April 23, 2018
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Community garden, locally grown produce taking root in Fort Kent

Julia Bayly | BDN
Julia Bayly | BDN
With the help of his mother Judy Theriault, Bradley Theriault transplants seedlings at his Theriault's All Natural Farm in Fort Kent. "I think it is so great he is doing this," Judy Theriault said. "I took a week off from work to help him, so he'd better not go galavanting off."
By Julia Bayly, Special to the BDN

FORT KENT, Maine – An area farm family and some gardeners have teamed up with the St. John Valley Soil & Water Conservation District to promote local food production.

A grant from the Quimby Foundation has helped create a food sustainability education campaign “Local Foods for Healthy Tables” and it’s in full swing at the Carroll Theriault farm where a new community garden is springing up next to a successful new commercial operation.

On a recent sunny morning Julie Trudel, one of the organizers behind the Fort Kent Community Garden, was hard at work tending her vegetable plot.

The garden is located off North Perley Brook Road on land that the Theriault family once raised their own produce and cattle on.

This summer the family donated land, expertise and equipment to prepare about an acre where 10-foot-by-20-foot garden plots are marked out for anyone wishing to use them.

“We really want to promote growing our own food,” Trudel said, taking a break from hoeing. “There are a lot of people who would like to have their own gardens but don’t have the space for one.”

In addition to her own garden at home, Trudel said she is experimenting with several beet seed varieties on her community garden plot.

“We need to eat what we grow,” Trudel said, adding the nation’s reliance on agribusinesses producing monocrops could very well lead to a food catastrophe in this country.

“Then there’s all the hidden costs of getting food transported over long distances,” she said. “A lot of people don’t realize what they pay in terms of taxes, transportation and health.”

Trudel said she hopes through the Quimby grant, to get the word out on the benefits of locally produced food.

Working alongside Sigrid Houlette at the district soil conservation office, Trudel said they have already offered workshops on organic gardening and the benefits of local foods.

Over the next several months additional classes on cold-weather crops, agricultural marketing, value added produce and transitioning to an organic garden are planned.

“We are really trying to educate people and open some eyes,” Trudel said.

“Locally produced food is just so much better for the community,” Houlette said. “It’s better for your health and just better all the way around.”

Kerry Hafford of St. Agatha has already jumped in feet and hands first into her plot at the community garden where last week she was planting beans, lettuce, zucchini and cucumbers.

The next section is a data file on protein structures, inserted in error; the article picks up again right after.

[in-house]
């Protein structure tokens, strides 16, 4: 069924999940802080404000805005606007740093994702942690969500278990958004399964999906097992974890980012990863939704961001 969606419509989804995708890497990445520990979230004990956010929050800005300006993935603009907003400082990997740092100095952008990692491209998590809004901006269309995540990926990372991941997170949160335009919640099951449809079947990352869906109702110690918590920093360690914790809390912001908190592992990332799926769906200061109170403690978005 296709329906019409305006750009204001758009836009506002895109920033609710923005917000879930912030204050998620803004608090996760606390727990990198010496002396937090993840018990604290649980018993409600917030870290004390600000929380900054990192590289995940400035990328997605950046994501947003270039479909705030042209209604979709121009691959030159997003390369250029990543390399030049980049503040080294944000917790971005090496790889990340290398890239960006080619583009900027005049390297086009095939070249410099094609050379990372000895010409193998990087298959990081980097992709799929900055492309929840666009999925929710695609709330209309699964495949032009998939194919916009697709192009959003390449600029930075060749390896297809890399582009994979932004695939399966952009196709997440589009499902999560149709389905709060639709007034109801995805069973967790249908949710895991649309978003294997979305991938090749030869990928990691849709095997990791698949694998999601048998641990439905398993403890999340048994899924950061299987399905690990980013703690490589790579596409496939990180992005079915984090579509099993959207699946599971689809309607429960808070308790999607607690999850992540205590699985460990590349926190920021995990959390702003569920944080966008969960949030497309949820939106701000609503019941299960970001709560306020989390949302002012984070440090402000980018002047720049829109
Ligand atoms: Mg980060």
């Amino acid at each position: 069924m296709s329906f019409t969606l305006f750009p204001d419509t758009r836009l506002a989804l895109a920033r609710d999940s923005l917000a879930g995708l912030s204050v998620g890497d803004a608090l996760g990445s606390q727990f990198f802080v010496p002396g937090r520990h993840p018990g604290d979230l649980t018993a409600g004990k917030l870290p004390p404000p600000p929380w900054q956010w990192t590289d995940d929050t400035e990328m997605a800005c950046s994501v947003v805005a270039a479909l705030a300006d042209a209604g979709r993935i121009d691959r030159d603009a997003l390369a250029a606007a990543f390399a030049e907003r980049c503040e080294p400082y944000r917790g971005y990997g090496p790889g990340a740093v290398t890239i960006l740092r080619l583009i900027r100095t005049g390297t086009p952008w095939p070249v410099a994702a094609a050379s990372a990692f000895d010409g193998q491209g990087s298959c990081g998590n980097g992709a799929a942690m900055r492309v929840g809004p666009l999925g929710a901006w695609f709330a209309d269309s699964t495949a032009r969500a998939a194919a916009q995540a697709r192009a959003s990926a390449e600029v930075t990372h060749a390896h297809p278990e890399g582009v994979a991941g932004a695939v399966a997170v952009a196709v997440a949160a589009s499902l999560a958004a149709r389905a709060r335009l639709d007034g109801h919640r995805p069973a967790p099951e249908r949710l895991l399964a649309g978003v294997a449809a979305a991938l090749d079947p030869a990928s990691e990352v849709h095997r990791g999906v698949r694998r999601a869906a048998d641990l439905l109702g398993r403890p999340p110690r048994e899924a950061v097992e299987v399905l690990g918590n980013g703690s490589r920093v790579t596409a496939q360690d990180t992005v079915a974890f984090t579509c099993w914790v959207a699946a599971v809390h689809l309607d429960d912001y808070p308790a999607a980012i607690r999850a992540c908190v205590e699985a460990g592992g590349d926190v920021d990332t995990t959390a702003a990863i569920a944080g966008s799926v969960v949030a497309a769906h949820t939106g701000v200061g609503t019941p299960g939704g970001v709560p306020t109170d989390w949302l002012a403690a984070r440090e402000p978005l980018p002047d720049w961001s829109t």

“I’m really looking forward to getting things planted today,” Hafford said. “Do you have any tips on getting things ready?” she asked Trudel, who instantly dropped to her knees and demonstrated proper row preparation.

“Community gardens connect people,” John Chartier, of MOFGA, said, as he watched the two women discuss planting techniques. “Weeding can be a tedious task and when you are sweaty and swatting black flies that’s something you can really bond over.”

Chartier was in Fort Kent last week to check out the community garden and to look over Bradley Theriault’s commercial operation next door.

Theriault, 27, is a third generation farmer who’s moved farming indoors and started Theriault’s All Natural Farm.

Thanks to three so-called “high tunnel” structures built from metal tubing and white plastic, Theriault is weeks ahead of the normal St. John Valley season.

“I was harvesting lettuce on May 15,” Theriault said. “Beans are coming in soon.”

Theriault did plant some vegetable crops outside this spring but thanks to what has been a cold and wet growing season so far, he is ready to move the entire operation under cover.

“Inside it’s a different story,” he said. “In the high tunnels I’m at least two months ahead.”

He currently has three of the tunnels and a fourth is under construction.

“This one will be heated, so it’s an actual greenhouse,” Theriault said. “Plus I should be able to grow vegetables year round.”

Farming is hard work, but Theriault said he is living his dream.

“I like it,” he said. “Hard times are coming and I don’t know how people can afford prices at the stores.”

The farmer — who sells his produce on sight and through local grocery stores — wants to keep his prices affordable and make fresh vegetables accessible to everyone.

“In the stores they call the vegetables ‘fresh,’” he said. “But when they come from California 2,000 miles away, how fresh can they be?”

Theriault works two part-time jobs in addition to his farm where his parents are pitching in to help.

“We were raised on farms and never really went to stores to buy food,” his father Carroll Theriault said. “We had cattle when I was young and now I really notice how high the price of food is.”

Carroll Theriault said he was happy to donate land to the community garden and glad it’s being used to produce food.

“Land is so important,” the elder Theriault said. “You can plant a garden but you can’t plant more land.”

There is plenty of interaction between the community gardeners and the Theriaults with knowledge, opinions and techniques for gardening flying back and forth.

Participants are allowed to plant pretty much whatever they want on their plots, Trudel said, but no pesticides are allowed.

Information on the community garden and the Local Foods for Healthy Tables program is available from Houlette at 834-3311.

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